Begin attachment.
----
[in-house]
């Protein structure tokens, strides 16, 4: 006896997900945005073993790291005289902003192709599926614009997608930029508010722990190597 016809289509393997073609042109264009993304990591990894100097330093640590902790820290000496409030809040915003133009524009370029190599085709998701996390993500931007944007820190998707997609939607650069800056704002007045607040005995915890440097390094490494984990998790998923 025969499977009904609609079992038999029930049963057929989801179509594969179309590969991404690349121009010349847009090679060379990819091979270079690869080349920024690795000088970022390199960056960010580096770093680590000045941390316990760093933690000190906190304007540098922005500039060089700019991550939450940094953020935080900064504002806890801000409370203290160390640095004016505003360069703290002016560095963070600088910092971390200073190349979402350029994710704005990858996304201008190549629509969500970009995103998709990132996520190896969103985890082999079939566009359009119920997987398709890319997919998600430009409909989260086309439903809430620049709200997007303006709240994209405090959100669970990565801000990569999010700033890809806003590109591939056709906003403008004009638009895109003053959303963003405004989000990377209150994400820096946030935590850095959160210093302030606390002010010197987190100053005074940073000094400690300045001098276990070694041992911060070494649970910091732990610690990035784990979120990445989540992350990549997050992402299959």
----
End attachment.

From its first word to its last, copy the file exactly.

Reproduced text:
[in-house]
């Protein structure tokens, strides 16, 4: 006896997900945005073993790291005289902003192709599926614009997608930029508010722990190597 016809289509393997073609042109264009993304990591990894100097330093640590902790820290000496409030809040915003133009524009370029190599085709998701996390993500931007944007820190998707997609939607650069800056704002007045607040005995915890440097390094490494984990998790998923 025969499977009904609609079992038999029930049963057929989801179509594969179309590969991404690349121009010349847009090679060379990819091979270079690869080349920024690795000088970022390199960056960010580096770093680590000045941390316990760093933690000190906190304007540098922005500039060089700019991550939450940094953020935080900064504002806890801000409370203290160390640095004016505003360069703290002016560095963070600088910092971390200073190349979402350029994710704005990858996304201008190549629509969500970009995103998709990132996520190896969103985890082999079939566009359009119920997987398709890319997919998600430009409909989260086309439903809430620049709200997007303006709240994209405090959100669970990565801000990569999010700033890809806003590109591939056709906003403008004009638009895109003053959303963003405004989000990377209150994400820096946030935590850095959160210093302030606390002010010197987190100053005074940073000094400690300045001098276990070694041992911060070494649970910091732990610690990035784990979120990445989540992350990549997050992402299959």